Of the forces that could drive the future of the video game industry, including new consoles and virtual reality, one especially interesting opportunity lies in e-sports. Some of the industry's biggest players are racing to establish themselves in this space, but exactly how viable are video games as a spectator sport?
What are e-sports?
E-sports -- also called competitive gaming or pro gaming -- closely resemble more traditional sports in that participants compete to earn salaries and cash prizes but in multiplayer video games such as League of Legends and World of Warcraft. Events are typically organized through e-sports organizations, and they can happen online or in actual arenas with all of the hype one would expect at a major sporting event.
In the 2016 international Dota 2 competition held in Seattle, thousands of people came out to watch teams of gamers compete for over $20 million in cash prizes. An estimated 385 million viewers will tune into e-sports competitions in 2017, and that's expected to grow rapidly in the coming years.
According to analysts at Newzoo, the e-sports industry is expected to bring in about $700 million of revenue this year, growing to more than $1.5 billion by 2020.
The opportunity for gaming companies
Much of the value for e-sports comes from broadcasting and advertising opportunities, and media companies like ESPN are lining up to take part. YouTube Gaming was recently launched as a platform for streaming e-sports, and Amazon.com acquired Twitch.tv last year, a video streaming site known for competitive gaming content.
The leading video game companies -- Activision Blizzand (NASDAQ:ATVI) and Electronic Arts (NASDAQ:EA) -- each have their own broadcasting platforms as well. But for the time being, the greatest value of e-sports is in deeper player engagement and the ability to sell more titles as this sport continues to grow.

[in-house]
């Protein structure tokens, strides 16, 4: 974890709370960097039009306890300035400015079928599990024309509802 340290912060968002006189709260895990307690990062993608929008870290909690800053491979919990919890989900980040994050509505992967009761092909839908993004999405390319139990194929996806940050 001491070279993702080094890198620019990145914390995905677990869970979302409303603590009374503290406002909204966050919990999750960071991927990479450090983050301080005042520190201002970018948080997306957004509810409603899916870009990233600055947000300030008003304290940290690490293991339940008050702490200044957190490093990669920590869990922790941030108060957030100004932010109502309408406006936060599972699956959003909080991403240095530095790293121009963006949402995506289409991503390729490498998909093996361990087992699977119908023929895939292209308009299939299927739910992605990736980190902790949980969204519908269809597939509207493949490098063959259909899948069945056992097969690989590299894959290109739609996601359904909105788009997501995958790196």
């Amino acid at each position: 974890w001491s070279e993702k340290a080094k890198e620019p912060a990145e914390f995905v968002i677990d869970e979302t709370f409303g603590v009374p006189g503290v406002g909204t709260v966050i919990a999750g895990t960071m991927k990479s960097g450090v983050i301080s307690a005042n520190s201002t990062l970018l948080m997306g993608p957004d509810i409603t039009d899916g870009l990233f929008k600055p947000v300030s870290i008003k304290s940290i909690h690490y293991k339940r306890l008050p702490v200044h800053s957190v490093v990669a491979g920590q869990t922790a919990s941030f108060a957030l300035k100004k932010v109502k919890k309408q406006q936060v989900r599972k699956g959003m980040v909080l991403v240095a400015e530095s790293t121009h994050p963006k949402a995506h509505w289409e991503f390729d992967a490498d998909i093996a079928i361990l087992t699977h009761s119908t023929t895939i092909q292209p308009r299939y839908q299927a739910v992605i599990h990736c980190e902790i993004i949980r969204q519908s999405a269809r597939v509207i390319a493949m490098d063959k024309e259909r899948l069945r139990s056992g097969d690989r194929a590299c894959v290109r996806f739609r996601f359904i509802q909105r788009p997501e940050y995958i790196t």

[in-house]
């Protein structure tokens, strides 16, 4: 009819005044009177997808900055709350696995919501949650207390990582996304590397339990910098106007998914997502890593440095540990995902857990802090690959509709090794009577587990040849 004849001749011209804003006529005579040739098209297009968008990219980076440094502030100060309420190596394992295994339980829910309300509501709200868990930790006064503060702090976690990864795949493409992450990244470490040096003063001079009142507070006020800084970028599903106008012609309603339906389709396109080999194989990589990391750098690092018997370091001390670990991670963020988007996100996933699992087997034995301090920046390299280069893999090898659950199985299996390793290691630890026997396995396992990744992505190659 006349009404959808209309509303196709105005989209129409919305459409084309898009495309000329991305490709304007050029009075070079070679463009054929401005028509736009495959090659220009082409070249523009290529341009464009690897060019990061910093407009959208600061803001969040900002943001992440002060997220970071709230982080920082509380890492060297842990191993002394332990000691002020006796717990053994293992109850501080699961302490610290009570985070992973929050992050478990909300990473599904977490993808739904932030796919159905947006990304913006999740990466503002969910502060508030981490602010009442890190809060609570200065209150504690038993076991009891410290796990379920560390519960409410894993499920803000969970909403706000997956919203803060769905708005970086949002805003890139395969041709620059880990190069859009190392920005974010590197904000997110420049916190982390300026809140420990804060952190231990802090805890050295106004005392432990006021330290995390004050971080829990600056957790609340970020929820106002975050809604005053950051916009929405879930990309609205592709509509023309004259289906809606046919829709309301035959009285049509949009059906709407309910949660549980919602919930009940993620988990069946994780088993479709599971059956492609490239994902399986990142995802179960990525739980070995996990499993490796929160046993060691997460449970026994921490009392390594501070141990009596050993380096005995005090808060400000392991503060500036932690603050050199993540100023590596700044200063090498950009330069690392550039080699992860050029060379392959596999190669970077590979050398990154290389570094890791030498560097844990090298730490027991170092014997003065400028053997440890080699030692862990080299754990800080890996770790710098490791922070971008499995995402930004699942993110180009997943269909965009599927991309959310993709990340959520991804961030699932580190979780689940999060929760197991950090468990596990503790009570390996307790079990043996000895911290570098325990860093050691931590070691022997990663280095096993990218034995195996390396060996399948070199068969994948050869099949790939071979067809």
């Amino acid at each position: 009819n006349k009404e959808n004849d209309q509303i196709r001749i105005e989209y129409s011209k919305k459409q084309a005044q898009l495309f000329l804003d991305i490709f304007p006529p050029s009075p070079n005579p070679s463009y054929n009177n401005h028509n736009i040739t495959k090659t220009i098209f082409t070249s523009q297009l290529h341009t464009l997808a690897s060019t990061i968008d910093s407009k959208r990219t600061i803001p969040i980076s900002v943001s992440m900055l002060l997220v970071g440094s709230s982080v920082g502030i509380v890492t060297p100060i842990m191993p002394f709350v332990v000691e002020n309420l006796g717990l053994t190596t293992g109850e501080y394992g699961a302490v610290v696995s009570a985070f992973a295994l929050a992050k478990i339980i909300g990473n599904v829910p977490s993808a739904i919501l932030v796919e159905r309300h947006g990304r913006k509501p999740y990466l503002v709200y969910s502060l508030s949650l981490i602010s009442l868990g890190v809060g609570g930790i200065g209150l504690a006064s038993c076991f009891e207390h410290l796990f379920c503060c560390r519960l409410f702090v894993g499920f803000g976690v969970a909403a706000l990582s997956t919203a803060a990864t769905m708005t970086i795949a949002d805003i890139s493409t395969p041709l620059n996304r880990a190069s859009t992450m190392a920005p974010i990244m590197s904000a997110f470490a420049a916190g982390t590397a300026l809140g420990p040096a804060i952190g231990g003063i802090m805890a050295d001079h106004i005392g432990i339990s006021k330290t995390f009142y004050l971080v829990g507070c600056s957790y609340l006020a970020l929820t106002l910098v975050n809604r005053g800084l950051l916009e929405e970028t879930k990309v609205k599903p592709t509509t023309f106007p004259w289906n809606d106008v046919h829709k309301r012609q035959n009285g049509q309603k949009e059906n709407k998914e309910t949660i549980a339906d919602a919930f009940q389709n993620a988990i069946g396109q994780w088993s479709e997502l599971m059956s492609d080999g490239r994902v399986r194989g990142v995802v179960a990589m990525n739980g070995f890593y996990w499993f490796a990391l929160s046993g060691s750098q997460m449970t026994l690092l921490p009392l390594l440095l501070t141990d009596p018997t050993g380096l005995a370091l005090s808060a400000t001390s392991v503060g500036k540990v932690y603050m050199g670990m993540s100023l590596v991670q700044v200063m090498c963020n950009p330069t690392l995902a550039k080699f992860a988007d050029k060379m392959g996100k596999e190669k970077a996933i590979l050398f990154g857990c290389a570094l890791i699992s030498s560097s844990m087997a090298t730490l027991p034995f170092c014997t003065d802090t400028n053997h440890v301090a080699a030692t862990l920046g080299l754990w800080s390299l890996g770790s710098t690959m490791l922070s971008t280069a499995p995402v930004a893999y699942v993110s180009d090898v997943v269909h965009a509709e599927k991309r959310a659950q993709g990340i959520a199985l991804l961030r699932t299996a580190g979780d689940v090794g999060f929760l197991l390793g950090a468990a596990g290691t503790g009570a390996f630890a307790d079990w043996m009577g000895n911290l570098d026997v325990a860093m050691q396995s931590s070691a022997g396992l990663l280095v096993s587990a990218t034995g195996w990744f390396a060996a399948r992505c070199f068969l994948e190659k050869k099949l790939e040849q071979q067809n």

Activision Blizzard is now the parent company of Major League Gaming, following an early 2016 acquisition that Activision management said was part of their goal to create "the ESPN of e-sports". CEO Bobby Kotick said in the earnings call following the acquisition, "We think competitive gaming and the spectator opportunities connected to organized gaming competitions could provide sizable opportunities for shareholders, and great rewards and recognition for our hundreds of millions of players."
In the most recent earnings call, management said they have expanded existing leagues and have also announced a competitive league around the popular Overwatch game that launched in 2016. This year, Activision will begin "selling teams and commercializing media rights for the Overwatch League."
"Millions of fans were drawn to the action with the 2016 season delivering 120 million video views," said Activision COO Thomas Tippl, "and more than twice the time spent viewing compared to last year's season. We look forward to plenty more action in the months to come."
For Electronic Arts, enthusiasm for e-sports is similar. The brand has developed its own competitive gaming segment that has various levels from premier (entry) to EA Majors, which are large-scale live e-sports events hosted by the company. For the recent EA Major Madden Classic live event, the company said that 1.5 million fans played during the qualifying rounds before the live championship in Los Angeles.
Focusing on sports . . . for e-sports
So far, EA has focused on sports-based titles for competitive gaming, which makes sense given their popular franchises like FIFA and Madden. However, the company is also engaging through other kinds of fantasy and first-person shooter games like Battlefield. In the most recent earnings call, CEO Andrew Wilson said, "Our focus for EA's Competitive Gaming Division is to grow engagement in some of our biggest global franchises. With strong results to date, we will now expand EA Competitive Gaming even further in FY 2018, fueled by more competitions, new sponsors and broadcast partners, and original programming."
Of course, these aren't the only companies looking to capitalize on this trend. Take-Two Interactive is a much smaller gaming company by market cap but one of the fast-growing names in e-sports to watch. The company has partnered with the NBA as part of its NBA 2K e-league and in 2018, will begin hosting competitive gaming competitions that mimic the actual NBA season.
Compared to the broad video game market, valued at about $100 billion globally, e-sports is still a small slice of the pie. But as growth in the video game industry moderates, as Newzoo analysts expect to happen in the next few years, even an early stage opportunity like e-sports could have the massive potential that companies like Activision and Electronic Arts will tap to continue outperforming the market for years to come.
Seth McNew has no position in any stocks mentioned. The Motley Fool owns shares of and recommends Activision Blizzard, Amazon, and Take-Two Interactive. The Motley Fool recommends Electronic Arts. The Motley Fool has a disclosure policy.